Summer stalwarts, stone fruits—also known as drupes—are great to eat fresh from the fruit bowl, but they can also be used in all sorts of recipes.


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Beta-carotene, a nutrient that is converted to vitamin A by the body, gives apricots their deep gold color.


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The intense color of cherries is attributed in part to the abundance of phytochemicals—plant pigments that are high in antioxidants, such as anthocyanin.


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There are more than 140 varieties of this juicy fruit, which comes in a wide range of shapes, sizes, and colors—including red, green, yellow, and purple.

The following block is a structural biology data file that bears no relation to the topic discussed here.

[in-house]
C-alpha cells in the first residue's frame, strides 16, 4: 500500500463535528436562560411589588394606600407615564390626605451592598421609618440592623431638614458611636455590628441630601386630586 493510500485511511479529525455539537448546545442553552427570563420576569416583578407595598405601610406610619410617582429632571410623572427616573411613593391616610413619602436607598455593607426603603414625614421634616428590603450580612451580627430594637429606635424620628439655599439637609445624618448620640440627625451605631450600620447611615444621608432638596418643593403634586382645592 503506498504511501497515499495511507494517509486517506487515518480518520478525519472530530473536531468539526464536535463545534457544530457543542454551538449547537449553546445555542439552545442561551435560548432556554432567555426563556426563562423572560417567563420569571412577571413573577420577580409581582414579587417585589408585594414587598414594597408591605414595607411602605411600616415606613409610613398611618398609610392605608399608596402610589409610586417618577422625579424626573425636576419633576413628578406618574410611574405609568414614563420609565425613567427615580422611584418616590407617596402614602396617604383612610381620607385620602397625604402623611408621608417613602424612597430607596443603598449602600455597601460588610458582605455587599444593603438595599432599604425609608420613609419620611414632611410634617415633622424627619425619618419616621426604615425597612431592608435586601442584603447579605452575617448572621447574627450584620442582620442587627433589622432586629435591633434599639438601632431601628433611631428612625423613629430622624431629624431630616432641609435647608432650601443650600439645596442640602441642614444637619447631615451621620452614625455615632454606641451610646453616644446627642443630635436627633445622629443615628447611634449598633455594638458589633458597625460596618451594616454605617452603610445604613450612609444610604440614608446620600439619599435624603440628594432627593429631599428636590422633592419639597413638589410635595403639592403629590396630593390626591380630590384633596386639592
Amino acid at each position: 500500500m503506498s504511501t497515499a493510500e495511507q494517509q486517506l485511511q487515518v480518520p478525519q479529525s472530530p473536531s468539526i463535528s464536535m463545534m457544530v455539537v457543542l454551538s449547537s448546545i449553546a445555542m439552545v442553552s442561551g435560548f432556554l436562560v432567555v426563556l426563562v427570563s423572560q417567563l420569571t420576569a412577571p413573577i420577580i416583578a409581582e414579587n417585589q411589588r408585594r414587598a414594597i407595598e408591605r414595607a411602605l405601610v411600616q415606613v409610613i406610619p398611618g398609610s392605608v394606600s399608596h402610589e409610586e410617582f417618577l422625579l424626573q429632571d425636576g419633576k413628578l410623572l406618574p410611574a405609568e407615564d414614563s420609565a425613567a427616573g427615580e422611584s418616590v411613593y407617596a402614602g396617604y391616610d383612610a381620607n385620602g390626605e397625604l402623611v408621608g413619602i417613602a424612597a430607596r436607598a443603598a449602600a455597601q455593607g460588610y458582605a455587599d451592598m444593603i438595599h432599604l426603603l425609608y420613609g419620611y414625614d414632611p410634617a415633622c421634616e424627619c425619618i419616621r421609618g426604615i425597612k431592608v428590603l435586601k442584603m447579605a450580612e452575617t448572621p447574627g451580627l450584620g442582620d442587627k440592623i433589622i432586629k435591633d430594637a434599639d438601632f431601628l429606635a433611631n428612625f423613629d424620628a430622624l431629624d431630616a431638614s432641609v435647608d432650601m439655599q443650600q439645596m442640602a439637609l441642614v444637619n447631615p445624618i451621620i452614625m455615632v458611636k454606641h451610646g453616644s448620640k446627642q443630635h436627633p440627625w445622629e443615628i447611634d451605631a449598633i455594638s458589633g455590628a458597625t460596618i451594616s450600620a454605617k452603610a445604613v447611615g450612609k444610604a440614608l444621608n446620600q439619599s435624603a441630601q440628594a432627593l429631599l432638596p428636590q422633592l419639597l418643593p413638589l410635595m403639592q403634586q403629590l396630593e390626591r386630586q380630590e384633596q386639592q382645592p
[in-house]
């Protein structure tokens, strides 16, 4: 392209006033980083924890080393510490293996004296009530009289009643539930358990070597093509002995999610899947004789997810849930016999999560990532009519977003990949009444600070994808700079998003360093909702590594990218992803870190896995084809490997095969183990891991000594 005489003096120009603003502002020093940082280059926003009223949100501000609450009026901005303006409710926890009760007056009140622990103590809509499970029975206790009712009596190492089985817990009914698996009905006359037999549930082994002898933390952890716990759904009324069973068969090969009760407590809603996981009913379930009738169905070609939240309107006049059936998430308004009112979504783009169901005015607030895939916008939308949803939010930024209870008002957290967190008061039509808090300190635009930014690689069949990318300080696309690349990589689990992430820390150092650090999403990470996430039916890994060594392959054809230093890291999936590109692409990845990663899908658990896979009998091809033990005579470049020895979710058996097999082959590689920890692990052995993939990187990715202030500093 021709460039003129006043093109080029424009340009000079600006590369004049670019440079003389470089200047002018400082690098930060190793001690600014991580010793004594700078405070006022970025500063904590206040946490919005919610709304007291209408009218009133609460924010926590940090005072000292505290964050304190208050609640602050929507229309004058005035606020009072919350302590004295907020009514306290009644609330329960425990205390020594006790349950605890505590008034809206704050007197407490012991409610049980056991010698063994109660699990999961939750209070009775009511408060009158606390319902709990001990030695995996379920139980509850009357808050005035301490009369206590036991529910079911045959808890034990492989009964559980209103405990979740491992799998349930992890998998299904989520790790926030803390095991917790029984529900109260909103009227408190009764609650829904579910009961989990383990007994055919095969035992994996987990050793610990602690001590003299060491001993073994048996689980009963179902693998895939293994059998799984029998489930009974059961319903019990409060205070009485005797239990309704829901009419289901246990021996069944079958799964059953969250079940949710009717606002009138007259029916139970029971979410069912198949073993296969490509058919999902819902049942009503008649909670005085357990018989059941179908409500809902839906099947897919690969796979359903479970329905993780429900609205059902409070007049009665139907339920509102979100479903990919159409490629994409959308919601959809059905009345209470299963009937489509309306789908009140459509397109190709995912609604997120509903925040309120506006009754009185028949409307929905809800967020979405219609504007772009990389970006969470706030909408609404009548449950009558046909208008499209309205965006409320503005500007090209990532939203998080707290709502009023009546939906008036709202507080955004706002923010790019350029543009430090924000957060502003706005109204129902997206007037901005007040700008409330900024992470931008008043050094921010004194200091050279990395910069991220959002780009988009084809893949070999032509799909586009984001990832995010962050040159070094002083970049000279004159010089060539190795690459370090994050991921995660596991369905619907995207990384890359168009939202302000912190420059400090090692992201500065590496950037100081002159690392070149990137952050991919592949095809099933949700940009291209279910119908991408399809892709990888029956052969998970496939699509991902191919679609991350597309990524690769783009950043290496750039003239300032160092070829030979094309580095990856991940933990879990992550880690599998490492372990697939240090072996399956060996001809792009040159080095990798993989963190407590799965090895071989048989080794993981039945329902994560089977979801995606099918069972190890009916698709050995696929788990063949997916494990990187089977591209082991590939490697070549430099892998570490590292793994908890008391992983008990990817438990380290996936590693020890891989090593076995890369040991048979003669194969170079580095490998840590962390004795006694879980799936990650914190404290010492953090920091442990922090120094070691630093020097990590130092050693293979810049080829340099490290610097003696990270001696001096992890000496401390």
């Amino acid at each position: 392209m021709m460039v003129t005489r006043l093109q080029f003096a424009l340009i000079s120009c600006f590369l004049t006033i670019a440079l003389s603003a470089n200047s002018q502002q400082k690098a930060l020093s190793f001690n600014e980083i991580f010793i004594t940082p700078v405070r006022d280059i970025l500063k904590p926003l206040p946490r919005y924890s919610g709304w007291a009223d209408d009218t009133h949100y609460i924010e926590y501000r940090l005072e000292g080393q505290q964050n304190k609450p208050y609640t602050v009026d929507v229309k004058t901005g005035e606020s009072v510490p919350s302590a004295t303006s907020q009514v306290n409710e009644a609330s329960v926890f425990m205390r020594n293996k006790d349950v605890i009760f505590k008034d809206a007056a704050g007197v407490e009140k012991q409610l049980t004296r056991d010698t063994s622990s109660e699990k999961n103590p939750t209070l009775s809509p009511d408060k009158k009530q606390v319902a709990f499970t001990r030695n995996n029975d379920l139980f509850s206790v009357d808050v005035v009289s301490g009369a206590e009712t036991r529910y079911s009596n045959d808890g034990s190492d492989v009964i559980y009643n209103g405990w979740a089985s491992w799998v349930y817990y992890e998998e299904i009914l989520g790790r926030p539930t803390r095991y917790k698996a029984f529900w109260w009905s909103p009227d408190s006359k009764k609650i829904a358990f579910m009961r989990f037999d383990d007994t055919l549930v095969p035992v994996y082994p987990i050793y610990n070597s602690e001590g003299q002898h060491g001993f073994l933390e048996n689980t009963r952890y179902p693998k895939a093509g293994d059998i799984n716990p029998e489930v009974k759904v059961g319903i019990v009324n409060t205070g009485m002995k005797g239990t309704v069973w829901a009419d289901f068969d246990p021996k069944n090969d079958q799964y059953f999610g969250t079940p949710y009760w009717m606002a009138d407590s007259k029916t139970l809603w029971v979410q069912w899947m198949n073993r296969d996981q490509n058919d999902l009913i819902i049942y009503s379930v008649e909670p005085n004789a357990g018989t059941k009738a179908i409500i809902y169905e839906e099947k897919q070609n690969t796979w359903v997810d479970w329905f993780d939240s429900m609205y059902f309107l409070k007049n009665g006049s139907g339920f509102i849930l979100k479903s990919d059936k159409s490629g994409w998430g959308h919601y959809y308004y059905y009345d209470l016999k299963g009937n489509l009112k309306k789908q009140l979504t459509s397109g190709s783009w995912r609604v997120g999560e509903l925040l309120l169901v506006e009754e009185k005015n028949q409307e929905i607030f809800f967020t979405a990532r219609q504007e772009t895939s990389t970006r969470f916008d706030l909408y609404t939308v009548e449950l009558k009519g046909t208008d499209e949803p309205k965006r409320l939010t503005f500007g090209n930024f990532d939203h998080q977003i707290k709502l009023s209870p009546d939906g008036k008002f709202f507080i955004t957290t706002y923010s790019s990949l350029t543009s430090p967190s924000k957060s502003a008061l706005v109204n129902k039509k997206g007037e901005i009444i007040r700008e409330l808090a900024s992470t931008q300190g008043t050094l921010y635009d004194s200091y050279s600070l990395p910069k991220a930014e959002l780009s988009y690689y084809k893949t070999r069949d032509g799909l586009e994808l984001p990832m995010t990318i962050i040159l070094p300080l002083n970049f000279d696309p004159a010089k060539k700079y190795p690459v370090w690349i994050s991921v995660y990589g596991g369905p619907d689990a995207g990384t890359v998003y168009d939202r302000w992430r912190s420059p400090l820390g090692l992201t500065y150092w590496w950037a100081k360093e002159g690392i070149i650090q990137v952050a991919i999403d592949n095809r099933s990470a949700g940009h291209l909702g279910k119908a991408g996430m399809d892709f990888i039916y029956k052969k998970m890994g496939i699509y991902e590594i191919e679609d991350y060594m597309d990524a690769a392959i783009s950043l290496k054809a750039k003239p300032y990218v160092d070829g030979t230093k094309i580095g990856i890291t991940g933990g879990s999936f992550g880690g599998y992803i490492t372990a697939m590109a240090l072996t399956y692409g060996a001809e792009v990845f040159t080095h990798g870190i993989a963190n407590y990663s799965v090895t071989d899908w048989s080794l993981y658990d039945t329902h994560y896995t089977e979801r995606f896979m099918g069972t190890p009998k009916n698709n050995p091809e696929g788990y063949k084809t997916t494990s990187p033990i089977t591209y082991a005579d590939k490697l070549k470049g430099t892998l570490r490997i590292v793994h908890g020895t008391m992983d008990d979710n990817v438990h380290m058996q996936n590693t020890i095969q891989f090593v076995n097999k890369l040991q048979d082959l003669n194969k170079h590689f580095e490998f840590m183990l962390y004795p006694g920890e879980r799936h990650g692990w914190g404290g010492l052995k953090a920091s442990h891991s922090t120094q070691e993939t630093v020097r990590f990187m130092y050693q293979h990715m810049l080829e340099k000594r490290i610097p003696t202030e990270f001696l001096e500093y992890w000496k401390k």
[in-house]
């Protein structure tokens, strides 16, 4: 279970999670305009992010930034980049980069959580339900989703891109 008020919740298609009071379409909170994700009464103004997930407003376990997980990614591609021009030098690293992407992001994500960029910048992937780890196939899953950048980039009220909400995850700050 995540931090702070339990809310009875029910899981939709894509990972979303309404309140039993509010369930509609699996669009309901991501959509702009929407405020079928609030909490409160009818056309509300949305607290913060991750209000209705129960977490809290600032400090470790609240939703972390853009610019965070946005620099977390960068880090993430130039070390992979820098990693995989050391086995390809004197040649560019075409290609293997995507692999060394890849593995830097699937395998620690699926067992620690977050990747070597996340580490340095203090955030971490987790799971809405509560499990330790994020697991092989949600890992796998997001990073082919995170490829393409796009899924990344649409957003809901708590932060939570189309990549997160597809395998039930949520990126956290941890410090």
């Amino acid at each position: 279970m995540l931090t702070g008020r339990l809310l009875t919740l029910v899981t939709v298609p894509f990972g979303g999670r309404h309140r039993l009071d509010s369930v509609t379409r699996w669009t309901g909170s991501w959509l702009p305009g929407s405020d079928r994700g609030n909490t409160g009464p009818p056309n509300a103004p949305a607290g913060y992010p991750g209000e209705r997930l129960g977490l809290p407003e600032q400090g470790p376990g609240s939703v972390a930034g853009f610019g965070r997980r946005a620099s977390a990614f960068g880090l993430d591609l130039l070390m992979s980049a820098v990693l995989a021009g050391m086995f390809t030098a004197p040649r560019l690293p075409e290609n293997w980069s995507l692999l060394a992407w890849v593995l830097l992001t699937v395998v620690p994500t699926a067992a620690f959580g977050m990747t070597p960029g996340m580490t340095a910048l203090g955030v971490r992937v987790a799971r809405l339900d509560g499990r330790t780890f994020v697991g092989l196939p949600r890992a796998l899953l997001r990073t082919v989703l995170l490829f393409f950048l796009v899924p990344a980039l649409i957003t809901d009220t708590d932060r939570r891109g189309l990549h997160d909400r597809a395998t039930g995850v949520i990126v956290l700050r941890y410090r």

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A close cousin of the peach, nectarines are fuzz-free and smooth-skinned, with sweeter, darker flesh. White nectarines—one of 150 varieties—have cream-colored flesh and red skin.

From our sister publication REMEDY's Healthy Living (Summer 2015)

Publication Review By: the Editorial Staff at

Published: 17 May 2015

Last Modified: 28 May 2015